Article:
The document below was submitted as part of the draft for the Basic Law: The State Economy, and it covers the ordinances that will be in effect in a year when the government submitted the state budget earlier than six months before the start of the budget year.
Looks innocuous enough, right? Well, item 5 is a poison pill, which is why, presumably, the smart boys and girls over at Finance put it last, hoping the dupes they work for won’t notice. Here’s what it says:
5. The government will be entitled to confirm that the actions in the balancing plan have been carried out or submit a new budget law for that budget year, in the period stated in Section 36A of the Basic Law: The Knesset, and if it has not done so in the said period, what is stated in Section 36A of the Basic Law: The Knesset shall apply.
If you are a gullible elected official, you’ll scan the text, it’ll look OK, and you’ll sign it.
Now, Section 36A of the Basic Law: The Knesset is also titled: “Dispersal due to non-endorsement of the Budget Law (Amendment No. 30) 5761-2001.” You’re starting to get it?
The section reads: “If the budget law is not passed within three months of the beginning of the fiscal year, the day after the end of the said period (hereinafter – the determining day) will be considered as if the Knesset decided to dissolve before the end of its term of office, and early elections will be held on the last Tuesday before the end of the 90 days from the determining day … and no later than 100 days from the determining date.”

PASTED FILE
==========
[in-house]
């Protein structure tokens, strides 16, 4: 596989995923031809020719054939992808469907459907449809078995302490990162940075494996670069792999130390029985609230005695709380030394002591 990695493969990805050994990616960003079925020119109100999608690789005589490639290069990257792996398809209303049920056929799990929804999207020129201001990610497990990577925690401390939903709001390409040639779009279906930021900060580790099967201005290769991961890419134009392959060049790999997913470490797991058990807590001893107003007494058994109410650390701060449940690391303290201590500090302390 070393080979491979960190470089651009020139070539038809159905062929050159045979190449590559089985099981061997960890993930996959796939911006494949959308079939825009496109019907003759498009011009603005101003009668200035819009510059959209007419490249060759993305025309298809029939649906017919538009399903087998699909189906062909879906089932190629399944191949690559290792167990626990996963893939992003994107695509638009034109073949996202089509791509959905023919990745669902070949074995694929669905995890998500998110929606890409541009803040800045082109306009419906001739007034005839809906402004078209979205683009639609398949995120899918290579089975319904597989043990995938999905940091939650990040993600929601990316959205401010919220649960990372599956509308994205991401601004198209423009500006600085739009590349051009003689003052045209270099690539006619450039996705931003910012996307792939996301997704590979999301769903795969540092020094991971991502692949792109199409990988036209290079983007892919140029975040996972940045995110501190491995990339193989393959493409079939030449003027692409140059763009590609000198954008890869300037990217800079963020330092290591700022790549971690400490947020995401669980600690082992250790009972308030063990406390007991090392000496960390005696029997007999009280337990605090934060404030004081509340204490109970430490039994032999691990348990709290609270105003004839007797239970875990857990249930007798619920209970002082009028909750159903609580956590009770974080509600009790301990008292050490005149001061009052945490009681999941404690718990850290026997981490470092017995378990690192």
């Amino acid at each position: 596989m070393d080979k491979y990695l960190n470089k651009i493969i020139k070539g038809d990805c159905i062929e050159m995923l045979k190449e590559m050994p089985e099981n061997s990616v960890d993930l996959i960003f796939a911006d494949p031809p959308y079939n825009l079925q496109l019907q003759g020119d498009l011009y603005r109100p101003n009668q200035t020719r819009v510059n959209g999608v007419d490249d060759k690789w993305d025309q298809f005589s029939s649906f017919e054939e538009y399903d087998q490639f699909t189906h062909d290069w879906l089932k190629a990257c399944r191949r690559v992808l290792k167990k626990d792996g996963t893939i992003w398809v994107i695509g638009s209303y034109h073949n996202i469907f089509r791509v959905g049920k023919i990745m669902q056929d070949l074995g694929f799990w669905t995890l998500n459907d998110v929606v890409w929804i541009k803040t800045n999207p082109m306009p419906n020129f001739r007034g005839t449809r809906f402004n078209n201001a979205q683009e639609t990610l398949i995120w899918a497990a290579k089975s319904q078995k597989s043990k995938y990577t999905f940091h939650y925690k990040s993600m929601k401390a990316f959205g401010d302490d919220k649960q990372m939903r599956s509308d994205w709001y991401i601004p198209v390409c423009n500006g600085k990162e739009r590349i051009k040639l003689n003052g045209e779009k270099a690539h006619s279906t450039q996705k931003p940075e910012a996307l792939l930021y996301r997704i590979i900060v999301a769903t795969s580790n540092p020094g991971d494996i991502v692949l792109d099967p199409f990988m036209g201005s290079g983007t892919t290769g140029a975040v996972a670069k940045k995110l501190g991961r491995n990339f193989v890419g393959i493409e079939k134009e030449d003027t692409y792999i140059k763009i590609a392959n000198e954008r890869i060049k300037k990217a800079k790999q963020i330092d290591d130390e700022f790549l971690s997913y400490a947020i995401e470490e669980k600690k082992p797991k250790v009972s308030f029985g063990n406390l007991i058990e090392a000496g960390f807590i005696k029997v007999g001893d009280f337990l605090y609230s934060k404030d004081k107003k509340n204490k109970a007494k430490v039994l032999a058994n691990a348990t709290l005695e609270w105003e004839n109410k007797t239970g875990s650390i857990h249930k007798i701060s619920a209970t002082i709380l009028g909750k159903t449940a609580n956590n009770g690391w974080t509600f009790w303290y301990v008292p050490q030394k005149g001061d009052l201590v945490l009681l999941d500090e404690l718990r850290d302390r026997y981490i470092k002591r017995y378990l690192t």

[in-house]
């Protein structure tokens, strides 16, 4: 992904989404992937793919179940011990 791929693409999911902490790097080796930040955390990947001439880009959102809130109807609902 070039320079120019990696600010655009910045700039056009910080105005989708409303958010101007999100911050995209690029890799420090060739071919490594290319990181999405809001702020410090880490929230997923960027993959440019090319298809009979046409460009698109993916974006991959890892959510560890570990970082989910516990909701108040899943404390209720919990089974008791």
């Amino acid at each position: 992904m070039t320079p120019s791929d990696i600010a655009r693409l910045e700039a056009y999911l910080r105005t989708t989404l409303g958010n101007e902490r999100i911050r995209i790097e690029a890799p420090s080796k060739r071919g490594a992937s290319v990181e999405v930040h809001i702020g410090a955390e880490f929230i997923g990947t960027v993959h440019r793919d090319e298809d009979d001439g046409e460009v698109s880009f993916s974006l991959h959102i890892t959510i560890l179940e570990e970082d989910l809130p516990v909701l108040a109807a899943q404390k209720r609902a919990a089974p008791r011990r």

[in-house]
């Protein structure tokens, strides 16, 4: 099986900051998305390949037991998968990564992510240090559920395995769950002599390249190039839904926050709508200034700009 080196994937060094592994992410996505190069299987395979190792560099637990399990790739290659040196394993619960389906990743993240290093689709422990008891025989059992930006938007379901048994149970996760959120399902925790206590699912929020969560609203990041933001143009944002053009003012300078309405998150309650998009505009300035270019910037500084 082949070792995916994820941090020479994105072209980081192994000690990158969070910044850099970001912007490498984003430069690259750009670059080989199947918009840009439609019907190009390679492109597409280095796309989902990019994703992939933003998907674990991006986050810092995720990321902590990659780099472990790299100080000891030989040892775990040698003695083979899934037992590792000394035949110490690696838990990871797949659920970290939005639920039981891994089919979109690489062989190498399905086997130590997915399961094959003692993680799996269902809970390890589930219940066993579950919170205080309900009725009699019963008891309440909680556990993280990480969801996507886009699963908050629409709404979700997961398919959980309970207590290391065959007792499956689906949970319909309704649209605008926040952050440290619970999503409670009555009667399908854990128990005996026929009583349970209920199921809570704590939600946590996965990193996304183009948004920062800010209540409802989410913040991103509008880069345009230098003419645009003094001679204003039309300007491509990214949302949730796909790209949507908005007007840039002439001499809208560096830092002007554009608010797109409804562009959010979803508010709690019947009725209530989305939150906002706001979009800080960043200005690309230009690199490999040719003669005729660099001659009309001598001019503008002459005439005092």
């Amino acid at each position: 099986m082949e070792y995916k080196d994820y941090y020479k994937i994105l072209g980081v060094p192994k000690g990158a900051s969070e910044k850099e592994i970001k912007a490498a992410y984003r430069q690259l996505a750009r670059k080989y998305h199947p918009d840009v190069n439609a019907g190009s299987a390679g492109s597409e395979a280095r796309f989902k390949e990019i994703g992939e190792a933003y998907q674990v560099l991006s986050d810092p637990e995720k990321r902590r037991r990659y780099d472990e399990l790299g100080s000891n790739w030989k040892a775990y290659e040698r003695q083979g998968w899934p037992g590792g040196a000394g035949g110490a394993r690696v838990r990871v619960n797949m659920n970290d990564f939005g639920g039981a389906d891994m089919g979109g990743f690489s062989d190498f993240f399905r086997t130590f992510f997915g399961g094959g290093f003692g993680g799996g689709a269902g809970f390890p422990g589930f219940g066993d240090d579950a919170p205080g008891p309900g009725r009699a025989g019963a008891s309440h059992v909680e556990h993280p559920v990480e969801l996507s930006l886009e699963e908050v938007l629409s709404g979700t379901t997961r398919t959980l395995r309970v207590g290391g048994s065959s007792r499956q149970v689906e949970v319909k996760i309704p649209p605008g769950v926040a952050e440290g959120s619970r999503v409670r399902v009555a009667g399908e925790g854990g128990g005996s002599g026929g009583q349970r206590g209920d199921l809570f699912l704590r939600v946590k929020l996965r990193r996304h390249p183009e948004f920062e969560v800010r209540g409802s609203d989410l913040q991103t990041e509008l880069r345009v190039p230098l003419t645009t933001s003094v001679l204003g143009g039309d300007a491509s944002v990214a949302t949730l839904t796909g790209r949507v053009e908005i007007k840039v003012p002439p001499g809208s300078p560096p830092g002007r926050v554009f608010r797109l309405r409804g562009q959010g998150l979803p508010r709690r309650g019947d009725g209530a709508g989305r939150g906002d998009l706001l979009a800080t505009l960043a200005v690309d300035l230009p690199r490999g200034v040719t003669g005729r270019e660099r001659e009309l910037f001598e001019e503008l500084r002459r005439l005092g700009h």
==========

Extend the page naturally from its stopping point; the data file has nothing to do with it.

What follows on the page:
Did the smart boys and girls over at Finance do anything illegal? Probably not. Did they plant a poison pill in the new basic law? You bet. Should Finance Minister Bezalel Smotrich read them the riot act and maybe bring in better advisers? It’s his call.
But if I were he, I’d hire a food taster for the Bourekas pastry they serve him during those long meetings. And the juice, too. You know what? Stick to just water, Bezalel. And check to see if the elevator is there before you set foot in it.
I’m just saying.